What to Do in Silver Falls State Park (& Around)

There’s really only one thing to do in the park, and that’s the spectacular Trail of Ten Falls, which is near the top of our list of the best hikes in Oregon. It’s going to take you about a half day or so, and is well worth the journey. 

The hike is exactly what it sounds like. A trail. With ten falls.

It’s not a particularly difficult hike in terms of elevation gain, but it is a little bit long. Start at the South Falls, which might be the most impressive waterfall of the bunch, and make your way clockwise, which means you’ll see the vast majority of waterfalls on the first half of the loop. 

Make your way out to North Falls – and don’t miss Upper North Falls – and then take a leisurely walk along the rim back to the parking lot. 

This park gets super busy, so we’d highly recommend getting an early start, particularly on a weekend. Even better is to visit on a weekday, but not everyone has that kind of flexibility. 

After your hike, there are a couple of stops nearby that are worth your time. 

First is Salem, which is the capital of Oregon. It’s about a half hour west of the park, just across I-5. The Willamette Heritage Museum is worth a stop to learn about the history of the region as a whole, and we love Bigwig Donuts (for donut holes) and Xicha Brewing (for tacos and beer). All the flavors!

Second is Abiqua Falls, another waterfall that makes our list of the best in Oregon. Unfortunately, it’s not super convenient to get there from Silver Falls because you have to go out and around to access it from the north, but if you’re already down here, it’s worth the add-on. 

Third are the farms in the eastern Willamette ValleyE.Z. Orchards and Bauman’s, both of which make excellent cider. There’s also u-pick everything (mostly berries) in the summer at Fordyce Farms

Astoria

Distance from Portland: 97 miles || Drive Time from Portland: 1 hour 30 minutes

Astoria is a charming little town at the northwestern corner of the state with a surprising amount of things to do, see, eat, and drink. It’s also full of history, as it’s the point where Lewis and Clark reached the Pacific Ocean and camped for three months.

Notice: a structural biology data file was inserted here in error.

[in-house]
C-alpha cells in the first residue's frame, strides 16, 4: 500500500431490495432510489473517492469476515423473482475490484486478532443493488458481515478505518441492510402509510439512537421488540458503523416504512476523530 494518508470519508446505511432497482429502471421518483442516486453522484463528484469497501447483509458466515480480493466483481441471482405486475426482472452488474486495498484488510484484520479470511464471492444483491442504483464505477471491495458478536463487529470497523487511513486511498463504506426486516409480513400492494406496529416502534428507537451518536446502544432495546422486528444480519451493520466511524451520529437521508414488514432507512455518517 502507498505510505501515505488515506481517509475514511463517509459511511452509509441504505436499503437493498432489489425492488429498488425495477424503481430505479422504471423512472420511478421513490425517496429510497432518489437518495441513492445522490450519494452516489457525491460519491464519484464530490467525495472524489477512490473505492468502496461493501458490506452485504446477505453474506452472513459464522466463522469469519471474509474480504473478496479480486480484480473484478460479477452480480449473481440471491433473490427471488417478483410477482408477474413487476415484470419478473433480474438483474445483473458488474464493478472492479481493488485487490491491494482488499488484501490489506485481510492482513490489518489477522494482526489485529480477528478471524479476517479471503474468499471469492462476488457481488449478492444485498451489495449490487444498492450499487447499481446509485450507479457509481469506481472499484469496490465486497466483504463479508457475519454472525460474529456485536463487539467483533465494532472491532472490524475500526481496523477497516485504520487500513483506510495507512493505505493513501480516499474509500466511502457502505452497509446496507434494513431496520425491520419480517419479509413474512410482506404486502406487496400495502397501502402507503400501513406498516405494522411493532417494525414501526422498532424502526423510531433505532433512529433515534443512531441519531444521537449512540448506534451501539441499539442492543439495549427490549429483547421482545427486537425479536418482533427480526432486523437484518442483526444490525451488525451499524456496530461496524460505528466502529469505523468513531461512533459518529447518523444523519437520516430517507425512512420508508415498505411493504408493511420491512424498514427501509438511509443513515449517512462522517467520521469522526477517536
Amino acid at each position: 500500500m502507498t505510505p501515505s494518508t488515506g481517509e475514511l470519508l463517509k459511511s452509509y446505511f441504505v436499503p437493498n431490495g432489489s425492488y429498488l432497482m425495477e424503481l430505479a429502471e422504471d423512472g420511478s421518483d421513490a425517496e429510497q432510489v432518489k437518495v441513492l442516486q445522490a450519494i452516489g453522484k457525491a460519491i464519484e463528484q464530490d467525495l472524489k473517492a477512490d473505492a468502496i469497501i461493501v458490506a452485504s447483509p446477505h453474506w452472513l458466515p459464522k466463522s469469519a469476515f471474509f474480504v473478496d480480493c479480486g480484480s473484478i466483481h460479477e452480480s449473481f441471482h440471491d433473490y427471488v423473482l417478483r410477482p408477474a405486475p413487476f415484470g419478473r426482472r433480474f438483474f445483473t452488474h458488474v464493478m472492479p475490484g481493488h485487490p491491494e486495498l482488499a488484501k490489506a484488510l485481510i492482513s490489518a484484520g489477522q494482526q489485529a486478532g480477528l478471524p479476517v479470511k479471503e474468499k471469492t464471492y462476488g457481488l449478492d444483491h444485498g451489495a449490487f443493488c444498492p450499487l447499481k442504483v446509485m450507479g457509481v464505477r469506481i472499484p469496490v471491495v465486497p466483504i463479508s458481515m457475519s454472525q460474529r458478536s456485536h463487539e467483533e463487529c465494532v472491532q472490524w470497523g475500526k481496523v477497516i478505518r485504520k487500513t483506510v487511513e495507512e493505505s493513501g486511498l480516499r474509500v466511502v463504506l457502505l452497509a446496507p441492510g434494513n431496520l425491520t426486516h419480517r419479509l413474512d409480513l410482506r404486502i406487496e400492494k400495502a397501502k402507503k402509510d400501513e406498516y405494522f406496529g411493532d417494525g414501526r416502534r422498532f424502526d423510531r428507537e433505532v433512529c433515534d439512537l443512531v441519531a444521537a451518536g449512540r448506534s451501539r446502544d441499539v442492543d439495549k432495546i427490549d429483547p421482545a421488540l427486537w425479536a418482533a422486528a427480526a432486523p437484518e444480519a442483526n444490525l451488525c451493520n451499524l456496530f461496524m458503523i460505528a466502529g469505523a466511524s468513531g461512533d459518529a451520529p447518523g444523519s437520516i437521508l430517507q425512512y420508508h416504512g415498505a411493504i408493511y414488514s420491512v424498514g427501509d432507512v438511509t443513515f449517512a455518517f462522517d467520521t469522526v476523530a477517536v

We always get a kick out of the fact that they arrived in the dead of winter and basically spent three months sopping wet. They must have HATED it out west. 

There’s plenty to earn it a spot on our list of the best weekend trips from Portland (or as a stop on your Oregon Coast road trip), but it also makes for a nice Portland day trip if your time is limited. 

Similar to the relationship between the Gorge and Hood River, you can do a pretty great day trip that starts in Portland, heads west to Cannon Beach, and loops north to hit Astoria before heading back to Portland.

It’s a lot of driving, but you’ll get to do a really nice loop of the northern Oregon Coast that might be worth it if you’ve got limited time in Oregon (aka you don’t live here). The view from the top of the Astoria Column Is worth the short climb to get up there. 

What to Do in Astoria

We have an entire guide dedicated to the best things to do in Astoria, so you should absolutely read that if you’re planning a trip out there. 

Here are the highlights. 

Lewis and Clark National Historical Park: This is close to the site where Lewis and Clark spent a very dreary Oregon winter before deciding to head back to the Midwest, their mission to find the water passage to the Pacific complete. We laughed when the friendly gentleman (volunteer?) at the visitors center told us how the explorers arrived in the area in November, and spent three rainy months here. They must have thought that Oregon sucks, heading back to Missouri with a smug sense of superiority. Turns out, they were very, very wrong about that. Oregon is the best state in the Union (or at the very least, top three) if you ask us. 

The Fort-to-Sea Trail: This is a long one-way hike that goes from Lewis and Clark National Historical Park out to the Coast, following a similar route that the explorer’s took to get up to Clatsop Head. We’d hike the first 1.5 miles of the Fort-to-Sea Trail, which takes you along the path that the expedition used to get between the coast and the fort. It’s a nice walk through the forest, and while the full 13 mile round trip hike is a little much (especially for a day trip), the first few miles is a nice compromise if you’re short on time.You’ll end at a point that has a nice view, and make your way back to the park from there. 

Fort Stevens State Park: Fort Stevens State Park is the Northwest Corner of Oregon. There are two places here we’d definitely recommend visiting – the shipwreck of the Peter Iredale on the beach, and the batteries in the northern section of the park.